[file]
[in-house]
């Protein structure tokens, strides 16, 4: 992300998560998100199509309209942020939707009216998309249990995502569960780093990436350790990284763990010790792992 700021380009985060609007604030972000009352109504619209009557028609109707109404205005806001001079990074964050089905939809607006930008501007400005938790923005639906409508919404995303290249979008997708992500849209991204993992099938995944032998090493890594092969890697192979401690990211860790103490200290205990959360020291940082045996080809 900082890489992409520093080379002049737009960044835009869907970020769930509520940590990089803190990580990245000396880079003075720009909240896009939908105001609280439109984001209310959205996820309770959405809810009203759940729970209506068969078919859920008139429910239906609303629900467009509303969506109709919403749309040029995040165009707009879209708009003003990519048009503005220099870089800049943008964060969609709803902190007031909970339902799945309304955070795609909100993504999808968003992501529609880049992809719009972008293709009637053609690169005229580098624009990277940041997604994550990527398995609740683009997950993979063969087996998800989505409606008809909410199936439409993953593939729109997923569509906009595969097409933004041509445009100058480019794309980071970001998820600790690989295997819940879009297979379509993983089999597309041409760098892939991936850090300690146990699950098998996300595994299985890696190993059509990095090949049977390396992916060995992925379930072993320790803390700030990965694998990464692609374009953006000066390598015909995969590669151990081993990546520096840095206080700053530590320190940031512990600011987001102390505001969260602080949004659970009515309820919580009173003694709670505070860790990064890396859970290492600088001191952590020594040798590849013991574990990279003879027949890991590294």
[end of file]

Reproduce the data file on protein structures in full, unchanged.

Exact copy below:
[in-house]
């Protein structure tokens, strides 16, 4: 992300998560998100199509309209942020939707009216998309249990995502569960780093990436350790990284763990010790792992 700021380009985060609007604030972000009352109504619209009557028609109707109404205005806001001079990074964050089905939809607006930008501007400005938790923005639906409508919404995303290249979008997708992500849209991204993992099938995944032998090493890594092969890697192979401690990211860790103490200290205990959360020291940082045996080809 900082890489992409520093080379002049737009960044835009869907970020769930509520940590990089803190990580990245000396880079003075720009909240896009939908105001609280439109984001209310959205996820309770959405809810009203759940729970209506068969078919859920008139429910239906609303629900467009509303969506109709919403749309040029995040165009707009879209708009003003990519048009503005220099870089800049943008964060969609709803902190007031909970339902799945309304955070795609909100993504999808968003992501529609880049992809719009972008293709009637053609690169005229580098624009990277940041997604994550990527398995609740683009997950993979063969087996998800989505409606008809909410199936439409993953593939729109997923569509906009595969097409933004041509445009100058480019794309980071970001998820600790690989295997819940879009297979379509993983089999597309041409760098892939991936850090300690146990699950098998996300595994299985890696190993059509990095090949049977390396992916060995992925379930072993320790803390700030990965694998990464692609374009953006000066390598015909995969590669151990081993990546520096840095206080700053530590320190940031512990600011987001102390505001969260602080949004659970009515309820919580009173003694709670505070860790990064890396859970290492600088001191952590020594040798590849013991574990990279003879027949890991590294």